Like any massive insurance enterprise, Medicare is confusing. Medicare.gov will give you hundreds of pages of explanation, but luckily, the basics of the program aren’t difficult to grasp. As the cliché goes, however, the devil is in the details.

Medicare has four basic parts – A, B, C and D. If you’re unfamiliar with how they work, read Medicare 101: Do You Need All 4 Parts? Taken together, Parts A (hospital care), B (doctors, medical procedures, equipment) and D (prescription drugs) provide basic coverage for Americans 65 and older. What's relevant for this article is what these parts don't cover – deductibles, co-pays and other medical expenses that could wipe out your savings should you become seriously ill. That's where Part C comes in. Also known as Medicare Advantage, it's one of two ways to protect against the potential high cost of an accident or illness. Here's what could happen.

You Have to Plug the Holes

Let's say you have only Parts A, B and D. Here's what the holes or “gaps” in coverage could do to your budget if you were admitted to the hospital for, say, heart surgery, and complications required you to have a long hospital stay followed by needing regular medication after it:

At the hospital: Because of the Part A deductible, you’d pay the first $1,216. After 60 days, you will start paying a portion of each day's cost.

For doctors and medical procedures (Part B) at the hospital and at home: You would pay 20% of all costs after meeting your $147 deductible. Unlike many other health insurance policies, there is no cap or maximum out-of-pocket amount on what you could owe. The American Heart Association says that the average cost of heart surgery is $62,509 – in that case, your Part B copay would be over $12,000.

Because of how Part D works, you could pay as much as 72% of the cost of some of your prescription drugs if you need enough medication to push you into the notorious doughnut hole: when Part D's full prescription-drug coverage runs out after you've spent $2,850, until your medication costs exceed $4,550 per year. In 2015, coverage will end at $2,960 and begin again at $4,700. During the coverage gap, you'll be responsible for 47.5% of covered, brand-named prescription drugs. In 2015, that will change to 45%.

These coverage gaps mean that a particularly bad health year could leave you with tens of thousands of dollars in hospital bills. That's why most people purchase Medicare supplement insurance – also called Medigap – or enroll in Part C, a Medicare Advantage Health Plan. Both options are offered by private insurance companies. They do, however, have to follow Medicare guidelines in what they are allowed to sell.

Option 1: Medigap

Medicare Supplement Insurance, also called Medigap coverage, will protect people who buy traditional Medicare against many of the costs described above. In return, Medigap charges a premium that is in addition to what you already pay for Medicare Parts A (many people get this free), B and D.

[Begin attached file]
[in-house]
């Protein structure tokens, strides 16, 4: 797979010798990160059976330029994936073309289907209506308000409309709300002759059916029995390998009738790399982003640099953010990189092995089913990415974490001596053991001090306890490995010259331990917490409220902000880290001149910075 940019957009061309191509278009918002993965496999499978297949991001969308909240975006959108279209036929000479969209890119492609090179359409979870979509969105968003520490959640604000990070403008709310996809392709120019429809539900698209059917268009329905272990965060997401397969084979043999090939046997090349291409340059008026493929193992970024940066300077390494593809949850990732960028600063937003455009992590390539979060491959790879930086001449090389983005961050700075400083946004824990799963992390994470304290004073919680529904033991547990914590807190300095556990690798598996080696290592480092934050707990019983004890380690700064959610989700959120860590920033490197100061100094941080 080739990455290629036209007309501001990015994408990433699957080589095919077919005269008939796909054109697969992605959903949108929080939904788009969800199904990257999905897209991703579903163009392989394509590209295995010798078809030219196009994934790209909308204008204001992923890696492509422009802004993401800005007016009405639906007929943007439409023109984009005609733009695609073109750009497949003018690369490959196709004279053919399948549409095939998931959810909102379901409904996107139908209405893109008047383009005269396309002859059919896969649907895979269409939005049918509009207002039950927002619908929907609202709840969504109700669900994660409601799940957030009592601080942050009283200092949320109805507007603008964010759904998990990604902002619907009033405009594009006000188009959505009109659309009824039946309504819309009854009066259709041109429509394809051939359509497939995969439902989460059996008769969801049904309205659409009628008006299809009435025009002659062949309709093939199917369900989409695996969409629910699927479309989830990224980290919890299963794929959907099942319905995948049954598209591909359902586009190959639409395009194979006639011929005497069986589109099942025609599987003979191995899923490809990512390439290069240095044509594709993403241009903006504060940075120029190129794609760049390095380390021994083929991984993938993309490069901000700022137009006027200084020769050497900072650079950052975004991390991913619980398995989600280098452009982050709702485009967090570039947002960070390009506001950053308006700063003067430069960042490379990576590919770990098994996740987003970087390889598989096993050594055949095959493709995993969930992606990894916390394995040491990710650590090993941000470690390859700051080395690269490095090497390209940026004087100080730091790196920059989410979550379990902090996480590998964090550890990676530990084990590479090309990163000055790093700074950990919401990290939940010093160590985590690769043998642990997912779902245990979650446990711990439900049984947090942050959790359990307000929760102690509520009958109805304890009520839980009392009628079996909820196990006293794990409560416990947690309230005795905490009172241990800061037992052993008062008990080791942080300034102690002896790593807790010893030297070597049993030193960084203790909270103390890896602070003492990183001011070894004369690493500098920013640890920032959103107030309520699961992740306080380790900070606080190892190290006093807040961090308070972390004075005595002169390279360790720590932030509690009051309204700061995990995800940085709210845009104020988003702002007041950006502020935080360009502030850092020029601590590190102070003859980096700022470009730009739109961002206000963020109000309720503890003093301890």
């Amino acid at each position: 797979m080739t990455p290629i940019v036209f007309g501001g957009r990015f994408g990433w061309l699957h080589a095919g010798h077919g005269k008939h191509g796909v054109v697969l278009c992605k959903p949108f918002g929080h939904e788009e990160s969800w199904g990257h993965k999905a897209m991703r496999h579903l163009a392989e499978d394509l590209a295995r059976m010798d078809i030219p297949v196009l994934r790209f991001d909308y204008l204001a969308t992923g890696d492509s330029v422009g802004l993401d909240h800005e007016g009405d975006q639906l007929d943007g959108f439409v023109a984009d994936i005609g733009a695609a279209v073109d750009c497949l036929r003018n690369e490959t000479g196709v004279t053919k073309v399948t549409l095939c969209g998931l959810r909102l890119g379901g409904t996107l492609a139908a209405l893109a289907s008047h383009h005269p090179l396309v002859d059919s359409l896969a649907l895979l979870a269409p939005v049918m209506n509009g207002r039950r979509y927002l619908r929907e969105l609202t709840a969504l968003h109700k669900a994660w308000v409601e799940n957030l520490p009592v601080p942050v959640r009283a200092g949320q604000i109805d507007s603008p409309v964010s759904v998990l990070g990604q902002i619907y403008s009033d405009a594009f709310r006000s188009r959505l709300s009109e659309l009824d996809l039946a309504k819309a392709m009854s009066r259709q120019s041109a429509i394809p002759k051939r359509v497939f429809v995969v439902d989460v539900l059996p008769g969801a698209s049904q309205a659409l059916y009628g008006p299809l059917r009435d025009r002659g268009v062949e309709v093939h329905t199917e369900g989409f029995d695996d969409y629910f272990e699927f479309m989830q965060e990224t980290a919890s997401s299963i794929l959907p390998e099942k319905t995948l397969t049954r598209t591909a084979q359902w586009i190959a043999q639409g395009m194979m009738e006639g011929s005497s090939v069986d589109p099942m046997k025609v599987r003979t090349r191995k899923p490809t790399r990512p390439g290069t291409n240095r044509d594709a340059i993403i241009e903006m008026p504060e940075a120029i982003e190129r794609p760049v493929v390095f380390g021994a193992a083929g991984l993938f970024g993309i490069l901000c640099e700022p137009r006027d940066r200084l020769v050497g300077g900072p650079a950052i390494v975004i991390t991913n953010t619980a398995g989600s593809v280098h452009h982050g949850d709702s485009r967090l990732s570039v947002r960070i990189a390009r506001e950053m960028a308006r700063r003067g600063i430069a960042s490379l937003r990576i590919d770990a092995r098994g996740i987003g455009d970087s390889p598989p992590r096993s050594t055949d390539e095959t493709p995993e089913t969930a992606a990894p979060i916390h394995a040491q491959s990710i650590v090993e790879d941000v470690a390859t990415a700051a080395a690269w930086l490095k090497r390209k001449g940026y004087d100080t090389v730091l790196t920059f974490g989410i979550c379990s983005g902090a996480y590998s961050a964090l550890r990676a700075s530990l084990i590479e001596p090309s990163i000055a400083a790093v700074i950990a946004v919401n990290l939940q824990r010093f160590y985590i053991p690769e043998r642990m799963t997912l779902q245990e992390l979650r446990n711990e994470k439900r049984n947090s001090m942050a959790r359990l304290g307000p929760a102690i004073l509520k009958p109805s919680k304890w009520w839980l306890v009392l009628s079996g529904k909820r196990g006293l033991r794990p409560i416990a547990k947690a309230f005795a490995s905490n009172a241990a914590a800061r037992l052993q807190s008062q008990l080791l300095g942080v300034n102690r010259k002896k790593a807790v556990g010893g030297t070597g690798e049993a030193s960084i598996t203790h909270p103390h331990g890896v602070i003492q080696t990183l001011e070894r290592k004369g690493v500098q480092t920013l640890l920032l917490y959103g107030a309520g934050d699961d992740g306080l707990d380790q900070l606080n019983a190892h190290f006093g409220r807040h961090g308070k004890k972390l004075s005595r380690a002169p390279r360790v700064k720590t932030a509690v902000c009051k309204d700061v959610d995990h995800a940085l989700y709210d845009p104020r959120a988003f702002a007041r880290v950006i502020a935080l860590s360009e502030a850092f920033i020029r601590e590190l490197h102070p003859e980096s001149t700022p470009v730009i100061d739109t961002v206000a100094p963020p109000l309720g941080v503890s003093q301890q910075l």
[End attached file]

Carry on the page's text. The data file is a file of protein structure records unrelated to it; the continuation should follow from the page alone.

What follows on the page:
Just to make life truly confusing, the various options offered by Medigap are also sorted by letter. Your choices are Plans A, B, C, D, F, G, K, L, M and N. What these plans include is standardized by Medicare. What you pay for them can vary, however, so it's worth shopping around. Joseph Graves, insurance agent and Founder of “I Hate Buying Insurance,” says many people enroll in Plan F, the most expensive choice, because it covers nearly all the gaps. A person with Plan F coverage will have few or no out-of-pocket expenses. A healthy person living in Florida would pay about $289 per month for Plan F coverage as of 2014, according to Graves.

Medigap policies will cover you whenever you see any doctor or facility that takes Medicare. If the doctor or facility does not accept Medicare patients, Medigap won't cover any of those costs, even though it is a private insurance policy. You can find a Medigap policy here.

Option 2: Medicare Advantage

A Medicare Advantage Health Plan (Medicare Part C) may provide more help at a lower cost than traditional Medicare plus Medigap. Instead of paying for Parts A, B and D, you enroll through a private insurance company that, in many cases, covers everything provided by Parts A, B and D and may offer additional services. You pay the Medicare Advantage premium along with your Part B premium in most cases.

Medicare Advantage Health Plans are similar to private health insurance plans. With most plans, services such as office visits, lab work, surgery and many others are covered after a small co-pay. Depending on what’s available in your area, plans could offer HMO or PPO network plans and place a yearly limit on your total out-of-pocket expenses.

Also like private plans, each has different benefits and rules. Most provide prescription drug coverage; some may require a referral to see a specialist while others won’t. Some may pay some portion of out-of-network care, while others will only cover you for doctors and facilities that are in the HMO or PPO network.

Compare plans by going to Medicare.gov’s plan finder.

Which is Better for You?

It is illegal for an insurance company to sell you both a Medicare Advantage and a Medigap policy. Three things to consider before choosing which one to get:

Cost: Medigap coverage usually has a higher monthly premium, but could result in lower out-of-pocket expenses than some Medicare Advantage plans. Medicare Advantage plans, on the other hand, generally cost less and cover more services, which can be the better option for your budget.